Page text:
NCT ID: NCT05354739 Completed - Procedural Pain Clinical Trials

Comparing Buzzy Device With Emla Cream in Needle Related Pain

Start date: February 2, 2021
Study type: Observational

This randomized controlled study will enroll the eligible patients to either the Buzzy device arm or to the EMLA cream arm as a standard therapy. This will be done with concealment; however, blinding will not be practical. Will include 300 participants with 150 in each arm in Al Saad pediatric emergency. The research nurse will use a known valid and reliable measurements scales for the pain and anxiety. The data will be recorded with timing in a prepared form, The SPSS 22.0 and Epi-info soft wares and appropriate statistical tests will be used and will consider P value of <0.05 is statistically significant. The investigators are anticipating a Buzzy device effectiveness to be not less than the EMLA cream but the rapidity of effectiveness in buzzy device of around one minute compared to 30-45 minutes of EMLA cream will be an important outcome in a busy emergency department.

NCT ID: NCT05349279 Recruiting - COVID-19 Clinical Trials

Qatar PREgnancy Covid-19 OUtcome Study

Start date: May 25, 2021
Study type: Observational [Patient Registry]

The in-utero exposure of acute viral infection in some instances is proven to have short- and long-term neonatal effects during the postnatal and childhood period and the Zika virus, measles, mumps, and rubella are few examples. COVID-19 is caused by a novel coronavirus strain of unknown consequences. The main purpose of this registry is to collect baseline data and help to establish future studies and hypothesis generation. In addition, we will be exploring the psychological impact of COVID-19 on women during the pregnancy and postnatal period. Stress and anxiety level are increased with potential adverse pregnancy and/or neonatal outcomes especially during an infectious disease outbreak. In fact, COVID-19 is associated with adverse maternal and neonatal outcomes resulting in increased levels of stress and anxiety. In addition, women during the pregnancy, peripartum, and postpartum period are at increased risk of depression. A risk that has been aggravated by social and physical isolation. Indeed, the social and physical isolation, a critically needed measure to stop the virus transmission, resulted in increased stress and depression levels and adversely affecting the mental and physical health of both the mother and the baby.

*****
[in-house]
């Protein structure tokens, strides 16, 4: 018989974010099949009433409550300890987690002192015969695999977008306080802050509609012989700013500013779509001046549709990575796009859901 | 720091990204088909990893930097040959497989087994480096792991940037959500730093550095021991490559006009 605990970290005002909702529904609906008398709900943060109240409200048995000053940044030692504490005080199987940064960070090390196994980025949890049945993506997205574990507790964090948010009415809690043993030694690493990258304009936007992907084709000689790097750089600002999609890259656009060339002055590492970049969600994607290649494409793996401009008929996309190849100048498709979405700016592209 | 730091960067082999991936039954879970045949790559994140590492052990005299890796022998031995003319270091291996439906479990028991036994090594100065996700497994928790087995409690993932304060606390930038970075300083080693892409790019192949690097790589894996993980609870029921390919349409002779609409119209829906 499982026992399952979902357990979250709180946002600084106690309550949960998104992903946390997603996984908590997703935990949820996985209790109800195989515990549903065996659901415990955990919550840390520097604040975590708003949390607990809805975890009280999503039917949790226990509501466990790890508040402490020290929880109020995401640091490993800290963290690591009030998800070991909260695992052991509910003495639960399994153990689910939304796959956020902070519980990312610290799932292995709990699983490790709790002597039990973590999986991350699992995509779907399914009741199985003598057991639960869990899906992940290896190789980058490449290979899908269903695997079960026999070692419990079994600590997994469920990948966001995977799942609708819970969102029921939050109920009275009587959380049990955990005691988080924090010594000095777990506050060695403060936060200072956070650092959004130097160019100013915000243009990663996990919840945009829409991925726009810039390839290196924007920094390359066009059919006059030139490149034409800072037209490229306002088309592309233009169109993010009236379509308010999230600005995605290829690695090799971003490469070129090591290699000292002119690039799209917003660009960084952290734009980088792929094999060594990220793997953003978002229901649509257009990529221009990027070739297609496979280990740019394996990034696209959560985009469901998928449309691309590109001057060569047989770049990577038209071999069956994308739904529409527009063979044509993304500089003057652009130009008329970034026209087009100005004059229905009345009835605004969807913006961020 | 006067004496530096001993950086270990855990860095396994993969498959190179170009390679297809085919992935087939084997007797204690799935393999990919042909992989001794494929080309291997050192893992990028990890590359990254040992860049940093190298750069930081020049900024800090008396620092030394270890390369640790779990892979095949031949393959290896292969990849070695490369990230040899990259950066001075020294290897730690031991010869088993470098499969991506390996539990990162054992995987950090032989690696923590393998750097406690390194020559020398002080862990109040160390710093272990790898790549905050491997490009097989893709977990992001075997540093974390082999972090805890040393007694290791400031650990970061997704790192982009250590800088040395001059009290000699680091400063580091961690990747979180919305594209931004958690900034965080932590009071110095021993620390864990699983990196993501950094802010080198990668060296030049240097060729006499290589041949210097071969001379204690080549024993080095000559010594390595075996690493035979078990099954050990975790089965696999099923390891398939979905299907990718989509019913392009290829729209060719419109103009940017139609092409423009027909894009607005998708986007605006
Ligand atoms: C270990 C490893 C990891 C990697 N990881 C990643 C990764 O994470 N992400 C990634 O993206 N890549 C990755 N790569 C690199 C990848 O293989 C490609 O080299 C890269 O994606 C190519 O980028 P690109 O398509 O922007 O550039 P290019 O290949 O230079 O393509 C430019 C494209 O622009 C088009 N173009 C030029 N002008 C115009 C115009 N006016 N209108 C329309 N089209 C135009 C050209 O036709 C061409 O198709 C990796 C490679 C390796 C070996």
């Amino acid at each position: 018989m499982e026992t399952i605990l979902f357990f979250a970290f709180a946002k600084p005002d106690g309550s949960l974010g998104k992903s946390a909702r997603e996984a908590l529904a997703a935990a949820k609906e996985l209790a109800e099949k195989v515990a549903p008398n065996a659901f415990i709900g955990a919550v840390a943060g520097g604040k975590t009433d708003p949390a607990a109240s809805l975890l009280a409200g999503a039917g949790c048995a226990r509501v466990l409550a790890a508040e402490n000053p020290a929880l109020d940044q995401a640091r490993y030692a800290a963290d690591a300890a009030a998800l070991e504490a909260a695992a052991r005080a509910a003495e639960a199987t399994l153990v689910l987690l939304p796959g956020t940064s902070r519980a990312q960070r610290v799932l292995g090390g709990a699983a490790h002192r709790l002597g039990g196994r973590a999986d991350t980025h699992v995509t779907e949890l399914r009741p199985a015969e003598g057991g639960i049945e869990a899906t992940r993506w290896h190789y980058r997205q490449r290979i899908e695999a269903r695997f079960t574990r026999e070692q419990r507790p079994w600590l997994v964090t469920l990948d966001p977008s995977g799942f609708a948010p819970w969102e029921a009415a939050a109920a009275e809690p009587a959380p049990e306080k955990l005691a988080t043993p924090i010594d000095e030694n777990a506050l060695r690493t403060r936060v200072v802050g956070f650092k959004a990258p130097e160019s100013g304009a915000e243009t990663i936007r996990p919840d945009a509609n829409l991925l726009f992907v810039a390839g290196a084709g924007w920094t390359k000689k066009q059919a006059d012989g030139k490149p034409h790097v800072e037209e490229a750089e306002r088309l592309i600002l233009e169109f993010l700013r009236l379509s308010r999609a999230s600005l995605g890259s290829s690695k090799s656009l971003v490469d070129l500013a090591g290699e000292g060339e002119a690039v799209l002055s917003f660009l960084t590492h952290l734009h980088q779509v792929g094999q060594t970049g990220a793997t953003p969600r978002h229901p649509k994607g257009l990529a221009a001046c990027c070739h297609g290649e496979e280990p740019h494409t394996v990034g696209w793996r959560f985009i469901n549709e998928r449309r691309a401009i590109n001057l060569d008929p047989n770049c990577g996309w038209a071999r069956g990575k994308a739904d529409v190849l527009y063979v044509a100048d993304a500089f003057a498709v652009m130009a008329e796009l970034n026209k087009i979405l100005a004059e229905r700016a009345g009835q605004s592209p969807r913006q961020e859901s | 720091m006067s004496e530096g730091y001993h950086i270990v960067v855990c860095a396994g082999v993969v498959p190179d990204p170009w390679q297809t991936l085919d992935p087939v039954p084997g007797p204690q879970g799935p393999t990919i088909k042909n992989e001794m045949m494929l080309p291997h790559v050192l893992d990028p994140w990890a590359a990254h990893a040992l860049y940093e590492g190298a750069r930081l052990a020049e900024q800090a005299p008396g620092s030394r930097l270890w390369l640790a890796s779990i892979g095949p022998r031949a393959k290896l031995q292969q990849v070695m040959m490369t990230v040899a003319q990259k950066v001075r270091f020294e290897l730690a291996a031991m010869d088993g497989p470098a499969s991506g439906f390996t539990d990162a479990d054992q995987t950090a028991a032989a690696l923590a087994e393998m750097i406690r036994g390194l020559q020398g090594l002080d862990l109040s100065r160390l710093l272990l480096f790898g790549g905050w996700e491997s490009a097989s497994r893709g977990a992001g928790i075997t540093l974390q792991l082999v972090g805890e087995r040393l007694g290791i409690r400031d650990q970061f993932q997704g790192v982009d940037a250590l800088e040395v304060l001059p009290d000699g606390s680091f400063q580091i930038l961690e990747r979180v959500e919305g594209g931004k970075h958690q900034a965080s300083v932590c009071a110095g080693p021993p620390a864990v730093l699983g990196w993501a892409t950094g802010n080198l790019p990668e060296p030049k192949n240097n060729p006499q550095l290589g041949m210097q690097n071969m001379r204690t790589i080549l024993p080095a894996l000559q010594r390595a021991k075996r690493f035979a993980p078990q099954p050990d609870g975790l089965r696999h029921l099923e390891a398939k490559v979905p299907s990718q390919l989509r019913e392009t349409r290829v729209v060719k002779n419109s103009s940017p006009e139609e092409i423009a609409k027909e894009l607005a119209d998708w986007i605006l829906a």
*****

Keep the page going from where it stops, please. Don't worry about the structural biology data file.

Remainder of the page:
NCT ID: NCT05317845 Completed - Clinical trials for Diabetes Mellitus, Type 2

An International Chart Review and Survey for the Prevalence and Clinical Management of Atherosclerotic Cardiovascular Diseases in Patients With Type 2 Diabetes Across Countries in the Middle East and Africa

Start date: April 21, 2022
Study type: Observational

The study is intended to estimate the proportion and clinical management of people with type 2 diabetes having atherosclerotic cardiovascular diseases or who are at high risk to develop atherosclerotic cardiovascular diseases. Participants will be asked to give information about their health. Partipants will continue normal way of life and will not get any medication other than those prescribed to them by the doctor. The study will last for about 6 months.